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Patellofemoral joint arthritis

Patellofemoral joint (PFJ) pain and PFJ arthritis

The patellofemoral joint is the part of the knee joint just behind the knee cap. Arthritis (osteoarthritis) refers to the wear and tear changes that usually happen with time and result in thinning or loss of the articular cartilage. The cartilage is the protective tissue that covers the bones at the joints, responsible for smooth and frictionless movement. Patellofemoral joint problems usually result in pain felt at the front of the knee (just behind the knee cap). Sometimes, the pain can be hard to pinpoint and felt as deep pain within the knee. The pain can be worse after periods of inactivity and can be associated with clicking. Overall, Patellofemoral joint osteoarthritis accounts for approx. 8% of all cases of osteoarthritis.

patellofemoral joint pain

What factors can predispose for PFJ arthritis?

The risk factors for developing patellofemoral arthritis include:

  • Femoral and patellar structure and position:  The patellofemoral joint is formed by the articulation between the femur (the long leg bone) and the patella (the knee cap). Thus, altered anatomy to either of these can increase the stress upon the patellofemoral joint leading to osteoarthritis. Such conditions would include changes at the hip level, like change in the normal angle at the upper end of the femur bone (referred to as femoral anteversion), and change in the normal anatomy and alignment of the patella (referred to as patellofemoral dysplasia).

  • Certain activities like running and jumping can result in repetitive overloading of the patellofemoral joint and predispose it to arthritis.

  • Weight (High body mass index)

  • Age. As with other degenerative conditions, patellofemoral arthritis increases with age and is more common in people over 50. Studies also showed a slightly increased incidence in females.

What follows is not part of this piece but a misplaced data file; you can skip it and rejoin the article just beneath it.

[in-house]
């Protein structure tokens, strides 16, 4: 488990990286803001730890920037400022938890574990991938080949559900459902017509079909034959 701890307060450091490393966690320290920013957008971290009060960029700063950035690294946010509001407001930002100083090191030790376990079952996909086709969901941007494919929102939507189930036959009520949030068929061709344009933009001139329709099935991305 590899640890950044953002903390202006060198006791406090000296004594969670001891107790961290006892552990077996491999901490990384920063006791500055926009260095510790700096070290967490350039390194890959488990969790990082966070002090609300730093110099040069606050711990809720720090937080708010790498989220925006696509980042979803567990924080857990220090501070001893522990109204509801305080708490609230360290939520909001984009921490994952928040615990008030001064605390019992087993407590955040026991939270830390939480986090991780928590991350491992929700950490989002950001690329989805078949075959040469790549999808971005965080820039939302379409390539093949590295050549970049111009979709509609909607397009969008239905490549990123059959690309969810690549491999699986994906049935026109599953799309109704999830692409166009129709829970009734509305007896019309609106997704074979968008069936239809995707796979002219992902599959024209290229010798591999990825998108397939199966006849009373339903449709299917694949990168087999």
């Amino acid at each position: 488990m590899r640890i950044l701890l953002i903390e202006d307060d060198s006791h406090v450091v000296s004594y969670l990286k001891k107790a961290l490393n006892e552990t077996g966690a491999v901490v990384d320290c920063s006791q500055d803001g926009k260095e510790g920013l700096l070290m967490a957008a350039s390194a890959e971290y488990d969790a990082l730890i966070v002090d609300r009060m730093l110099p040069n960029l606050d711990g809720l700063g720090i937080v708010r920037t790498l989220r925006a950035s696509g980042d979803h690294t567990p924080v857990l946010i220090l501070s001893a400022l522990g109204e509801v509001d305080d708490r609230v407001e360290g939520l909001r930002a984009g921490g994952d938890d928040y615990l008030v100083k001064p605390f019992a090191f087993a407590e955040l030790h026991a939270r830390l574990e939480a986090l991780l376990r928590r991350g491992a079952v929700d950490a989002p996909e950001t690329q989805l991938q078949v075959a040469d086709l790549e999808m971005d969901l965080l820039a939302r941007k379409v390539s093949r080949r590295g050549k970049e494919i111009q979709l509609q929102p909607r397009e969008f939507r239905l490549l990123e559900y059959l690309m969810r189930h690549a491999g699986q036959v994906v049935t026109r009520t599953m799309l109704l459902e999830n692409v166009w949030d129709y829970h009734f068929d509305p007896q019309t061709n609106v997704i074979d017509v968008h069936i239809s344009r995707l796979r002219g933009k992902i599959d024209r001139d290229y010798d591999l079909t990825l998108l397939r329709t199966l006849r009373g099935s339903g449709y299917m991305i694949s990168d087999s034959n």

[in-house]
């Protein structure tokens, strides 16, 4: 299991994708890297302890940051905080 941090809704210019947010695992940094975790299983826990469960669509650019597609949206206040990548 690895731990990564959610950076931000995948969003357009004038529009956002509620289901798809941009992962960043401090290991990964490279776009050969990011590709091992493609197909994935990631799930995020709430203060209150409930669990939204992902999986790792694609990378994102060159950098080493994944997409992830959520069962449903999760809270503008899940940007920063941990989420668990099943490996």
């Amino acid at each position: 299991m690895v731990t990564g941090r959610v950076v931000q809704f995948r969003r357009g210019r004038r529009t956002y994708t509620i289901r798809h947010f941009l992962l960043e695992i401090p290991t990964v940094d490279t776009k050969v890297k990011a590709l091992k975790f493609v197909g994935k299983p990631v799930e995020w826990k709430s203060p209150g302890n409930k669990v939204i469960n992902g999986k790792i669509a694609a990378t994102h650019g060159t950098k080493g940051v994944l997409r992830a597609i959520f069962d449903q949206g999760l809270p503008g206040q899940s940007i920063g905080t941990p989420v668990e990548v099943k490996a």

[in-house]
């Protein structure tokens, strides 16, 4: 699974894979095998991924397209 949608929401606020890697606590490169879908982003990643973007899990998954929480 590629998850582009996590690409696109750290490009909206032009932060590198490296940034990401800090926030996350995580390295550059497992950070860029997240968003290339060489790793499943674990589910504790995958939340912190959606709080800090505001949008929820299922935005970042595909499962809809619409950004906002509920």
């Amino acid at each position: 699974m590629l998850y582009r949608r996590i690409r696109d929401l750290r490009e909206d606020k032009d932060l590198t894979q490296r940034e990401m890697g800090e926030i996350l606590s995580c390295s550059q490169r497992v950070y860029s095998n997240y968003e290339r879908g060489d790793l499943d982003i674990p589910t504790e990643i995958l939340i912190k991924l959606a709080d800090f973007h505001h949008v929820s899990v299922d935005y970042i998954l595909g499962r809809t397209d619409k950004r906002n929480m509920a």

What are the symptoms of patellofemoral joint osteoarthritis?

The usual symptoms of patellofemoral joint arthritis are:

  • Pain at the front of the knee, usually worsened by walking, squatting and stair climbing. The pain can be associated with swelling around the patella.

  • Pain and stiffness after inactivity. Typically, patellofemoral pain is worse first thing in the morning or after prolonged periods of inactivity.

  • A clicking sensation or audible click coming from the patella on bending the knee or performing the above-mentioned activities. This can be intermittent.

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What other knee conditions can mimic patellofemoral joint osteoarthritis?

Other conditions that can cause pain at the front of the knee and can be mistaken for PFJ pain include:

Knee joint osteoarthritis

Fat pad inflammation

Patellar tendinosis (Jumper’s knee)

Iliotibial (IT) band friction syndrome (Runner’s knee)

Pes anserine bursitis

 

For see our article about pain at the front of the knee for more information.

Patellofemoral joint pain vs patellar tendinopathy

Patellofemoral joint pain is felt at the front of the knee (just behind the knee cap). Sometimes the pain can be deep in location and difficult to pinpoint. In comparison, patellar tendinopathy pain is very local and usually felt just below the knee cap (as this is where the tendon attaches to the patella and is most prone to inflammation here). Deep palpation (pressing) of the patellar tendon at the front of the knee just below the knee cap usually worsens the pain.